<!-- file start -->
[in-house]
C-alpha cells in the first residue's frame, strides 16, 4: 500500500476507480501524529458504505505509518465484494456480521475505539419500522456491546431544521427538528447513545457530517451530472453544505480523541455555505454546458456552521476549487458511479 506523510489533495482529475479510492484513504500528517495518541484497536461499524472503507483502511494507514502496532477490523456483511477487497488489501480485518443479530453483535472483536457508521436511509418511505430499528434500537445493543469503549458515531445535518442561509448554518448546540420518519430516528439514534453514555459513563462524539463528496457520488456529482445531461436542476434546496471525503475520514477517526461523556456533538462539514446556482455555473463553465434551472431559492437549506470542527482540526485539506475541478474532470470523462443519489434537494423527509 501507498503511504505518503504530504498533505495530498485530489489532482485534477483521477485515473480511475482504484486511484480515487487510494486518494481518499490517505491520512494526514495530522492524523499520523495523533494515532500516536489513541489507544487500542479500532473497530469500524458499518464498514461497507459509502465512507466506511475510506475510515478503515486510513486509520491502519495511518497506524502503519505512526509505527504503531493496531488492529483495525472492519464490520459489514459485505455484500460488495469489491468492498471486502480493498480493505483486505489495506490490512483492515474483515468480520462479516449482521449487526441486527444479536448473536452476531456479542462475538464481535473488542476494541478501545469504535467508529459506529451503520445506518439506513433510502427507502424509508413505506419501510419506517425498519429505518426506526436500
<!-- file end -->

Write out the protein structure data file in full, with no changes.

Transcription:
[in-house]
C-alpha cells in the first residue's frame, strides 16, 4: 500500500476507480501524529458504505505509518465484494456480521475505539419500522456491546431544521427538528447513545457530517451530472453544505480523541455555505454546458456552521476549487458511479 506523510489533495482529475479510492484513504500528517495518541484497536461499524472503507483502511494507514502496532477490523456483511477487497488489501480485518443479530453483535472483536457508521436511509418511505430499528434500537445493543469503549458515531445535518442561509448554518448546540420518519430516528439514534453514555459513563462524539463528496457520488456529482445531461436542476434546496471525503475520514477517526461523556456533538462539514446556482455555473463553465434551472431559492437549506470542527482540526485539506475541478474532470470523462443519489434537494423527509 501507498503511504505518503504530504498533505495530498485530489489532482485534477483521477485515473480511475482504484486511484480515487487510494486518494481518499490517505491520512494526514495530522492524523499520523495523533494515532500516536489513541489507544487500542479500532473497530469500524458499518464498514461497507459509502465512507466506511475510506475510515478503515486510513486509520491502519495511518497506524502503519505512526509505527504503531493496531488492529483495525472492519464490520459489514459485505455484500460488495469489491468492498471486502480493498480493505483486505489495506490490512483492515474483515468480520462479516449482521449487526441486527444479536448473536452476531456479542462475538464481535473488542476494541478501545469504535467508529459506529451503520445506518439506513433510502427507502424509508413505506419501510419506517425498519429505518426506526436500